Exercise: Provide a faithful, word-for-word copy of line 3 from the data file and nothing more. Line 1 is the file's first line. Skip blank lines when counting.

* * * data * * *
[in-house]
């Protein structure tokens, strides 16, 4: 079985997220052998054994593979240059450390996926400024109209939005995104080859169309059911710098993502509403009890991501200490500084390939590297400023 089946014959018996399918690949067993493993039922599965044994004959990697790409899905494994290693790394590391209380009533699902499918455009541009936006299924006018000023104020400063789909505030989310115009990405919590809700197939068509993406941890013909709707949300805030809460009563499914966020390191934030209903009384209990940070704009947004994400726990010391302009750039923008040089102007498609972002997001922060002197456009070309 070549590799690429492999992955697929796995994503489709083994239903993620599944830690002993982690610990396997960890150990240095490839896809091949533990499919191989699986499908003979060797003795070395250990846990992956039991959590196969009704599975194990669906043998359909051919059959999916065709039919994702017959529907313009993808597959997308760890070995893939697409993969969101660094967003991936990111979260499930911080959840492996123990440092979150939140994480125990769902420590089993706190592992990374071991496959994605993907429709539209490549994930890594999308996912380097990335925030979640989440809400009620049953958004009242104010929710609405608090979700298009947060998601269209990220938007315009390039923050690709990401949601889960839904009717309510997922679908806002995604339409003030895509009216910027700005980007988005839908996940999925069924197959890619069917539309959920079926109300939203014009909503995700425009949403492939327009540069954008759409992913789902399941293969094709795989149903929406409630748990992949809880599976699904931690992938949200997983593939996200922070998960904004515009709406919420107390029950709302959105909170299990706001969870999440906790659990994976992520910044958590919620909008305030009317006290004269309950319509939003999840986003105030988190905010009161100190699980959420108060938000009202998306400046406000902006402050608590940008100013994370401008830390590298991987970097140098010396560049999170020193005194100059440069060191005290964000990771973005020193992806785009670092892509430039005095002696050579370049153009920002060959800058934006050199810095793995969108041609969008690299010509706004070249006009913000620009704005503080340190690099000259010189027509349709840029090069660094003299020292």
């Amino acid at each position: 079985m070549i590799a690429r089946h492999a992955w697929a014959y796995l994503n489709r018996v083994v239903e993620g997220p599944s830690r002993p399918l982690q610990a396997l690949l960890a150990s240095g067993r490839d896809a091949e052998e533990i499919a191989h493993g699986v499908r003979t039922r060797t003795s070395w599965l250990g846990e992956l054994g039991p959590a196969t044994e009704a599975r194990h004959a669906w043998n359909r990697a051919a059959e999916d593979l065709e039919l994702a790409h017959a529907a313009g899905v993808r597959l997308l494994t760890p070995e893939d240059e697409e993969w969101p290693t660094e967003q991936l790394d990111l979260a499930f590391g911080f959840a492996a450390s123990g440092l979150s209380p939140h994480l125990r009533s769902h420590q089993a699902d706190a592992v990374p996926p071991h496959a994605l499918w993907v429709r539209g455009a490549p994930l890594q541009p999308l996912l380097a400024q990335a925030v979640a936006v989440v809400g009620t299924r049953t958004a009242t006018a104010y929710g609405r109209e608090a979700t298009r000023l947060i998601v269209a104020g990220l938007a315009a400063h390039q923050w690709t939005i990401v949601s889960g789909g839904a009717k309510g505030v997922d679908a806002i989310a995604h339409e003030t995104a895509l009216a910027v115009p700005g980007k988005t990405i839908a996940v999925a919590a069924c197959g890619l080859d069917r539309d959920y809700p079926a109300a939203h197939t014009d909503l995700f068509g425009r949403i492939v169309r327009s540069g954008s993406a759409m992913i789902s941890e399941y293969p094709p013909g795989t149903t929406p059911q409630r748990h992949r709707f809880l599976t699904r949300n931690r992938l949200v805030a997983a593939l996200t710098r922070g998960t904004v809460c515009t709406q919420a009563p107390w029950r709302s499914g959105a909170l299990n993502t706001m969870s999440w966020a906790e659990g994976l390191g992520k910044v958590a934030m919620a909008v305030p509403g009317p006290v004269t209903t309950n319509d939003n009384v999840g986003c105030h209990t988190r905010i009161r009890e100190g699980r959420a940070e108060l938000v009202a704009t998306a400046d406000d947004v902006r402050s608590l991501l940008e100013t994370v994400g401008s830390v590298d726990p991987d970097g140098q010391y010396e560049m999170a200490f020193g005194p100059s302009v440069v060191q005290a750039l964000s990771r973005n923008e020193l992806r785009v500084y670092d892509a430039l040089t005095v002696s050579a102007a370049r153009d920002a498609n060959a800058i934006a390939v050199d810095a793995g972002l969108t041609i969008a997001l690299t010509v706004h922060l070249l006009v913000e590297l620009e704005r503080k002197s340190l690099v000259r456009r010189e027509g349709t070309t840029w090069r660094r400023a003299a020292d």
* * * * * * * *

């Amino acid at each position: 079985m070549i590799a690429r089946h492999a992955w697929a014959y796995l994503n489709r018996v083994v239903e993620g997220p599944s830690r002993p399918l982690q610990a396997l690949l960890a150990s240095g067993r490839d896809a091949e052998e533990i499919a191989h493993g699986v499908r003979t039922r060797t003795s070395w599965l250990g846990e992956l054994g039991p959590a196969t044994e009704a599975r194990h004959a669906w043998n359909r990697a051919a059959e999916d593979l065709e039919l994702a790409h017959a529907a313009g899905v993808r597959l997308l494994t760890p070995e893939d240059e697409e993969w969101p290693t660094e967003q991936l790394d990111l979260a499930f590391g911080f959840a492996a450390s123990g440092l979150s209380p939140h994480l125990r009533s769902h420590q089993a699902d706190a592992v990374p996926p071991h496959a994605l499918w993907v429709r539209g455009a490549p994930l890594q541009p999308l996912l380097a400024q990335a925030v979640a936006v989440v809400g009620t299924r049953t958004a009242t006018a104010y929710g609405r109209e608090a979700t298009r000023l947060i998601v269209a104020g990220l938007a315009a400063h390039q923050w690709t939005i990401v949601s889960g789909g839904a009717k309510g505030v997922d679908a806002i989310a995604h339409e003030t995104a895509l009216a910027v115009p700005g980007k988005t990405i839908a996940v999925a919590a069924c197959g890619l080859d069917r539309d959920y809700p079926a109300a939203h197939t014009d909503l995700f068509g425009r949403i492939v169309r327009s540069g954008s993406a759409m992913i789902s941890e399941y293969p094709p013909g795989t149903t929406p059911q409630r748990h992949r709707f809880l599976t699904r949300n931690r992938l949200v805030a997983a593939l996200t710098r922070g998960t904004v809460c515009t709406q919420a009563p107390w029950r709302s499914g959105a909170l299990n993502t706001m969870s999440w966020a906790e659990g994976l390191g992520k910044v958590a934030m919620a909008v305030p509403g009317p006290v004269t209903t309950n319509d939003n009384v999840g986003c105030h209990t988190r905010i009161r009890e100190g699980r959420a940070e108060l938000v009202a704009t998306a400046d406000d947004v902006r402050s608590l991501l940008e100013t994370v994400g401008s830390v590298d726990p991987d970097g140098q010391y010396e560049m999170a200490f020193g005194p100059s302009v440069v060191q005290a750039l964000s990771r973005n923008e020193l992806r785009v500084y670092d892509a430039l040089t005095v002696s050579a102007a370049r153009d920002a498609n060959a800058i934006a390939v050199d810095a793995g972002l969108t041609i969008a997001l690299t010509v706004h922060l070249l006009v913000e590297l620009e704005r503080k002197s340190l690099v000259r456009r010189e027509g349709t070309t840029w090069r660094r400023a003299a020292d």